It has been just over a year since we first started hearing about Zika and its link to serious birth defects.
The Emergency Operations Center at the Centers for Disease Control and Prevention in Atlanta was activated to respond to Zika on January 22, 2016. Now the EOC is gearing up for the start of another mosquito season.
Over the past fifteen months the CDC has learned more about the mosquito borne disease. Experts have learned that 11 percent of babies born to mothers with Zika are born with birth defects.
Microcephaly is the main birth defect that is seen. It causes babies to be born with abnormally small heads. Microcephaly is also associated with incomplete brain development.
Dr. Denise Jamieson is chief of the Women’s Health and Fertility Branch at the CDC. She says, “Zika is not over, Zika will be here with us until we have an effective vaccine and all pregnant women are vaccinated."
She says microcephaly is just the beginning. Zika is also linked to other brain abnormalities, eye defects or central nervous system problems.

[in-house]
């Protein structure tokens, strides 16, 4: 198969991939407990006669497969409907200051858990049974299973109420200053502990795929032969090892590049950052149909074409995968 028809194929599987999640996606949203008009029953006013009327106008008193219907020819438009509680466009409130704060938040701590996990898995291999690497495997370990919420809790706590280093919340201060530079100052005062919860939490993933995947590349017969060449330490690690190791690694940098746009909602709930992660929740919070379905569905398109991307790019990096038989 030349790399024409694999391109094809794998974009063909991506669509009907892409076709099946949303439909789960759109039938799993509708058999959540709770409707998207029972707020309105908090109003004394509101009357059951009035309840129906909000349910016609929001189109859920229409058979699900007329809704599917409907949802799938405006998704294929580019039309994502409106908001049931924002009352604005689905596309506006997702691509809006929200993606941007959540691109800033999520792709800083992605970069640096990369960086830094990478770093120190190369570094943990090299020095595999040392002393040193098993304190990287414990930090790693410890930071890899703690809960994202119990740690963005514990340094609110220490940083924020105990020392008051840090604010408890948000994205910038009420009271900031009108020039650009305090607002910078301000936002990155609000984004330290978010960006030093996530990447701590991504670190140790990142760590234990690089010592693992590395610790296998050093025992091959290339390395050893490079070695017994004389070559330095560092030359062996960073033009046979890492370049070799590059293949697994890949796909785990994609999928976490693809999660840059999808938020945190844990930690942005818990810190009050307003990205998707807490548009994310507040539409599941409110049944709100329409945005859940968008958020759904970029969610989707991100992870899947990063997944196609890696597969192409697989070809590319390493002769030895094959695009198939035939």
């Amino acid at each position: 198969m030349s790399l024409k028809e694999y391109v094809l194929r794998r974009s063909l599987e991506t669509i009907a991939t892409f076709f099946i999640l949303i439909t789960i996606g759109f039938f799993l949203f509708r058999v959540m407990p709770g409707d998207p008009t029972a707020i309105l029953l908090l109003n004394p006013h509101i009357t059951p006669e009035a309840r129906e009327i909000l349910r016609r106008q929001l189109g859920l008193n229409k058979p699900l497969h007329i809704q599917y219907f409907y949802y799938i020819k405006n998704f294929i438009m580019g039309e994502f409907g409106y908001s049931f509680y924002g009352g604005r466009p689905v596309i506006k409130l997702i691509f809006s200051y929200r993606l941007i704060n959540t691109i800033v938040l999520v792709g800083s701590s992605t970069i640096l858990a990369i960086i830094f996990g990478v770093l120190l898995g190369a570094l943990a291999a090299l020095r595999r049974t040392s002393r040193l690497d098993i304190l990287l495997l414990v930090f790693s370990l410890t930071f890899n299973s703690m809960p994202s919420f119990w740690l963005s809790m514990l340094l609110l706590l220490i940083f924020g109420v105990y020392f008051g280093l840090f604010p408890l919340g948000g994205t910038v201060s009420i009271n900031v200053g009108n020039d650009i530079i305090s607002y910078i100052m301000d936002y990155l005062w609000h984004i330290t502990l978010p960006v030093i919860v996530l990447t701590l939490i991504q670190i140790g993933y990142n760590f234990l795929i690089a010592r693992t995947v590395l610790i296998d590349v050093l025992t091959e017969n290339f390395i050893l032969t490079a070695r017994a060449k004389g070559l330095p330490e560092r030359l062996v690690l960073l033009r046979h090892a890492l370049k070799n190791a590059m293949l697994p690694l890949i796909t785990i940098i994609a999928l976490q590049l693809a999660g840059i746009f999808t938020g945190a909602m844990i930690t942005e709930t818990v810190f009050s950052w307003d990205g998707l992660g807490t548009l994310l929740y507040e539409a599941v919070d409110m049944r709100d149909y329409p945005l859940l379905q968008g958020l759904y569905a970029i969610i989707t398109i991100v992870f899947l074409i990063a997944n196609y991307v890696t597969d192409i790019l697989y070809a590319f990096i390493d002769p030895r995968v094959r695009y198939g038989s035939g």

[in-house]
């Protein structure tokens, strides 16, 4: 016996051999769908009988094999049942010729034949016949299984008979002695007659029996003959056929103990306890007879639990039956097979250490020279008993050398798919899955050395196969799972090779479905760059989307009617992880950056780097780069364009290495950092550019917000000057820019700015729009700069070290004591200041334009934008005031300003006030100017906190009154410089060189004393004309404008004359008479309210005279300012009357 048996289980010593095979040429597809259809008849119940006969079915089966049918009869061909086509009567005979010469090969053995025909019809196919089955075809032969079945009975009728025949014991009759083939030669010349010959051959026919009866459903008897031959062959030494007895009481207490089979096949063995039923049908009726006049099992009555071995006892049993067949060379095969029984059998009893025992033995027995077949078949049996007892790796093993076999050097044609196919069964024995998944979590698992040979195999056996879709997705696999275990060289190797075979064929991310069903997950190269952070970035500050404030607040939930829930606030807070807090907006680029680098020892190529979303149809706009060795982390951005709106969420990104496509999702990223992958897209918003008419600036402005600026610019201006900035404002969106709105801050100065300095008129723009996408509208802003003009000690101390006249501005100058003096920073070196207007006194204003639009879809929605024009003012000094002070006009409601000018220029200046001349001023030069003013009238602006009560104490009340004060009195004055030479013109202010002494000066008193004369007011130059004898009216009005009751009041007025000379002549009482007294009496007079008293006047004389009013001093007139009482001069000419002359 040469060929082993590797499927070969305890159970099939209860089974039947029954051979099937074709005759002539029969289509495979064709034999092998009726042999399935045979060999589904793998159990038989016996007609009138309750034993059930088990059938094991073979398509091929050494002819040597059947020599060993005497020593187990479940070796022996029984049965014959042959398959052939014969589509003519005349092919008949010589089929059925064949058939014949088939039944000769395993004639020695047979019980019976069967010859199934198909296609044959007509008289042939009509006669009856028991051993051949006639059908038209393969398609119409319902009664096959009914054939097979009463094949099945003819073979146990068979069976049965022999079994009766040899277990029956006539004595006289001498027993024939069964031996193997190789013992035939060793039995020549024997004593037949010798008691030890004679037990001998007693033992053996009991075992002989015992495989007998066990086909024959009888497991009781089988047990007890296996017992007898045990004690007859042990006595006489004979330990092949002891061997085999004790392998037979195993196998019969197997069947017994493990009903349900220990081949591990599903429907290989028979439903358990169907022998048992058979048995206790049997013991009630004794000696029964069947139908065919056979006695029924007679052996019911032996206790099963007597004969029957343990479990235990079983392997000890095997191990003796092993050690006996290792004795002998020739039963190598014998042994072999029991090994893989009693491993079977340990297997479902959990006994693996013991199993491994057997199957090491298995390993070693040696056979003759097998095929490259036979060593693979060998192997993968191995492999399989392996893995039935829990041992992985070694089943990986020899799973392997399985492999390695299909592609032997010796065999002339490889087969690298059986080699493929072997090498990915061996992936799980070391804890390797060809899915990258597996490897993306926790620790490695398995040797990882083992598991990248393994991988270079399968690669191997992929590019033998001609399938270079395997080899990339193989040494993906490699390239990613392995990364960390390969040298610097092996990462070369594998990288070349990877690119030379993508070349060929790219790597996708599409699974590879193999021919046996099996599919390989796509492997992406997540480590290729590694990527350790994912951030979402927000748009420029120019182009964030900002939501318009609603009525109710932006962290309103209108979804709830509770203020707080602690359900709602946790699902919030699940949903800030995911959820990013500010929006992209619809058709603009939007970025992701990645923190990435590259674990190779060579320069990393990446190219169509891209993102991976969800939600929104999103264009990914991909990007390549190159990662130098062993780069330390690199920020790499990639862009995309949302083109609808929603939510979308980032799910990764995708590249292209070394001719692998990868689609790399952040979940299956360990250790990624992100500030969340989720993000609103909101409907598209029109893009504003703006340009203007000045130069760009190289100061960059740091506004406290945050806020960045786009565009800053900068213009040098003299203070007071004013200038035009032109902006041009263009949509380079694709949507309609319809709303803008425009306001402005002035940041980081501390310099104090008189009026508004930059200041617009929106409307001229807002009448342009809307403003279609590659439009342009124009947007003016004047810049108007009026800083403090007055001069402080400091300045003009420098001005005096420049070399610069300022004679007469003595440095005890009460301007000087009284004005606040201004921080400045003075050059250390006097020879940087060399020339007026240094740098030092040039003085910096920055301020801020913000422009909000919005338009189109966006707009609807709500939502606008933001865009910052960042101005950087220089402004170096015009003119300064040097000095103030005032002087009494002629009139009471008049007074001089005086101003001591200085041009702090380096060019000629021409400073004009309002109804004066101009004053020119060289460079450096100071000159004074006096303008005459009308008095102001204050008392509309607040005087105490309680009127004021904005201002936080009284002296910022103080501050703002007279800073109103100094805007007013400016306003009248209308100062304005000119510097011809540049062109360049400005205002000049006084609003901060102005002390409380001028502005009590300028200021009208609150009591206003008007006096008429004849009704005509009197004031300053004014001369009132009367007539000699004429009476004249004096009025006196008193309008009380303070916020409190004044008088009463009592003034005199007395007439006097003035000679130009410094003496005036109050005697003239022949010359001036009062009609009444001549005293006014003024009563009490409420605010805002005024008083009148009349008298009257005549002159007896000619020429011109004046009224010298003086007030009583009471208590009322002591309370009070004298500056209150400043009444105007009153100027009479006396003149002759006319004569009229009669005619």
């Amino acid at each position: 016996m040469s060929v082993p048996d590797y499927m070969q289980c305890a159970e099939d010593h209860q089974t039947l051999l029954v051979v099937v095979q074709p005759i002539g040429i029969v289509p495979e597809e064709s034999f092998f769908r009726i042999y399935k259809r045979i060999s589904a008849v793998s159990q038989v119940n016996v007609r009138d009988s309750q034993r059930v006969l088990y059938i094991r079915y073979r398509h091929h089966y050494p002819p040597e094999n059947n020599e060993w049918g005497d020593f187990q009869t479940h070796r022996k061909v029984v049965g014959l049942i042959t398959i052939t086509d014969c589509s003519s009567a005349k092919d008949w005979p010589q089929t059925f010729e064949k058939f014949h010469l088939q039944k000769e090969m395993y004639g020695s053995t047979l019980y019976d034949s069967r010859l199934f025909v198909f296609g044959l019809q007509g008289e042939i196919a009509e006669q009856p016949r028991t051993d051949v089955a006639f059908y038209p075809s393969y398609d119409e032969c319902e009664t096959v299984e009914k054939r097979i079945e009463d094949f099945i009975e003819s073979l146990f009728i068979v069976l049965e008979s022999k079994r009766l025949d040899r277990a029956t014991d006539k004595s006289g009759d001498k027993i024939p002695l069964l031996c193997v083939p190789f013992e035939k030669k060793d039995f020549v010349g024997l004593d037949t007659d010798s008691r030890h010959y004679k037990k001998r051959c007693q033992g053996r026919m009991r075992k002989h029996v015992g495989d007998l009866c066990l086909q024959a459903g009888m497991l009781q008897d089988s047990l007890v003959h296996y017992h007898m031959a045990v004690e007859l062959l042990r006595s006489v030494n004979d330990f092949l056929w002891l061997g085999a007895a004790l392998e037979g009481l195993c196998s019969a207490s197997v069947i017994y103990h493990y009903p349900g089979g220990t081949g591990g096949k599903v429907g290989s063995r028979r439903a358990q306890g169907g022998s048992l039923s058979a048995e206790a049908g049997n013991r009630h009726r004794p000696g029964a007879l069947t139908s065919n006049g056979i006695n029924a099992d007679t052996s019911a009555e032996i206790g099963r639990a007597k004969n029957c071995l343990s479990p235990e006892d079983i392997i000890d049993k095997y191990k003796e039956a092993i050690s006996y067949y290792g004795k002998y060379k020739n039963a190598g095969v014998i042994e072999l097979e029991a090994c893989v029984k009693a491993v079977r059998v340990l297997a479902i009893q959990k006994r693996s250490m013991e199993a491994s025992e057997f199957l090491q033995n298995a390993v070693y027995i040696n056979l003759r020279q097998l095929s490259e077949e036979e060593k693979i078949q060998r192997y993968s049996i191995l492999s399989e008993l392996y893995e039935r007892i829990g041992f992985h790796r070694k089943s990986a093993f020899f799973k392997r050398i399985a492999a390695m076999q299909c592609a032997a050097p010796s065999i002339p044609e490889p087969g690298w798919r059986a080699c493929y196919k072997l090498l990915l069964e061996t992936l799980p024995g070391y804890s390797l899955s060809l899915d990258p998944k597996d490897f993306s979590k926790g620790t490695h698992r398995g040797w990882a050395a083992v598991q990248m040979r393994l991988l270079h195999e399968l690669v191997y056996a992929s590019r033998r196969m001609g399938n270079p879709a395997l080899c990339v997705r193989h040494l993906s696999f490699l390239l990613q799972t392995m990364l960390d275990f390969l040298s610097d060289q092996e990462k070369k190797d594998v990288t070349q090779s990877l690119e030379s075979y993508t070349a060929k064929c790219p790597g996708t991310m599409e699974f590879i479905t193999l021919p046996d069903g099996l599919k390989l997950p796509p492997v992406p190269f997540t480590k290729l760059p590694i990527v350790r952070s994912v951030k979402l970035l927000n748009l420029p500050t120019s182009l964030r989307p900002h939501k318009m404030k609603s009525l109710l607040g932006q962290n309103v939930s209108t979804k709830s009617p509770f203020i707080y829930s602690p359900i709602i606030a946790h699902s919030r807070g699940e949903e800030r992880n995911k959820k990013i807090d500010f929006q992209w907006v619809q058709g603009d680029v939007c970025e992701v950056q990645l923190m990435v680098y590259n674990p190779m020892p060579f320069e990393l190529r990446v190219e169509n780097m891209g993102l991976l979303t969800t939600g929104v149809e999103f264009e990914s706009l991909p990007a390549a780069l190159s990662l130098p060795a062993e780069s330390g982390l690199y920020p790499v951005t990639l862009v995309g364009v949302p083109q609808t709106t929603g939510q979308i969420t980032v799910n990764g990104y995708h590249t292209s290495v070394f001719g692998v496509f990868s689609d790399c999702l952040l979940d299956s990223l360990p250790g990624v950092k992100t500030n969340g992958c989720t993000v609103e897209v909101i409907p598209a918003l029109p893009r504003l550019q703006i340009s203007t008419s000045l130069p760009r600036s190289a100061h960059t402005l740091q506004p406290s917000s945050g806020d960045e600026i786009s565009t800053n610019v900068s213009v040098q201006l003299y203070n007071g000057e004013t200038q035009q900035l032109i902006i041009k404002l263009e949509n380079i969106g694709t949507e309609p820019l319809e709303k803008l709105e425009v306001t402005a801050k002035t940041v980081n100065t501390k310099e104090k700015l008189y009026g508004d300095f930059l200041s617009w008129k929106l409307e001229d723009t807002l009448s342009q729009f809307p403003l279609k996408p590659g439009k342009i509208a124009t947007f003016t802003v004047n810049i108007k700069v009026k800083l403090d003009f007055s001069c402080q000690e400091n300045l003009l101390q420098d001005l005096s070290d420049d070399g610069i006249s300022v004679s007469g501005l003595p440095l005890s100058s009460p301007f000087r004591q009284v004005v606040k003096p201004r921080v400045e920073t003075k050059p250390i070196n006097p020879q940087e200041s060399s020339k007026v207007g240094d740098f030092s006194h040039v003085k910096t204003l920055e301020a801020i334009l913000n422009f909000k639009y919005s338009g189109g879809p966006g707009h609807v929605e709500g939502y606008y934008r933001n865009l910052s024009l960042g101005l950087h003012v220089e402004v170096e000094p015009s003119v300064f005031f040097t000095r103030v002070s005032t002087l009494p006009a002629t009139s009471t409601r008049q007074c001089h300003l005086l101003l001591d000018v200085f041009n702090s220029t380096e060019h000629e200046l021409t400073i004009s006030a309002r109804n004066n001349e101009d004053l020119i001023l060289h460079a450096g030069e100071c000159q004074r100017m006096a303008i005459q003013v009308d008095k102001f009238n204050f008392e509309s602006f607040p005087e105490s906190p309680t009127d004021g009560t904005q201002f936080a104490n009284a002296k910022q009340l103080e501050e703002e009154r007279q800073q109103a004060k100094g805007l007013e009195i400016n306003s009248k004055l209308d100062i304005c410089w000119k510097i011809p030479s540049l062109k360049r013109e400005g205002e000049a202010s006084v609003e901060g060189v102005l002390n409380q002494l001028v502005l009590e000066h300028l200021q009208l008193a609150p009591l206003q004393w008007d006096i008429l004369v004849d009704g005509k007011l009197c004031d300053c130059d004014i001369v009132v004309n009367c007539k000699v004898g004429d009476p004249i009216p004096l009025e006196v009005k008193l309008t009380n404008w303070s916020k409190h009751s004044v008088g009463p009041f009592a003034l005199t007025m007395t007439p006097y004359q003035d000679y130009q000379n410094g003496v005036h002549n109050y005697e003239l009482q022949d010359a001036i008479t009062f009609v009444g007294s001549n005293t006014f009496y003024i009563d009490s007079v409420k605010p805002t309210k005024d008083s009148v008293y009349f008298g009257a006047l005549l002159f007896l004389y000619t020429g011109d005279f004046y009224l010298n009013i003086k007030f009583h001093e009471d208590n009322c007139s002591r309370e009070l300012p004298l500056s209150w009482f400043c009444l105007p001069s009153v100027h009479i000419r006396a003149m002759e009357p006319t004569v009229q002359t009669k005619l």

“I think it's critical that people understand that we have to continue to be vigilant in our efforts to fight Zika," Jamieson says.
Zika virus is transmitted to people primarily through the bite of an infected Aedes species mosquito. These are the same mosquitoes that spread dengue and chikungunya viruses. They are very hard to control. Some experts call them "the cockroach" of mosquitos.
Zika can also spread through sex from a person who has Zika to his or her partners.
It can be passed through sex, even if the infected person does not have symptoms at the time. Zika can be passed on from mothers to babies in the womb – which leads to babies being born with severe birth defects.
One of the best ways to prevent catching Zika is to prevent being bitten by a mosquito.
As we head into mosquito season the CDC is urging everyone to take steps to protect themselves by wearing insect repellent, long-sleeved shirts and trousers, and avoid travel to areas where the virus is spreading.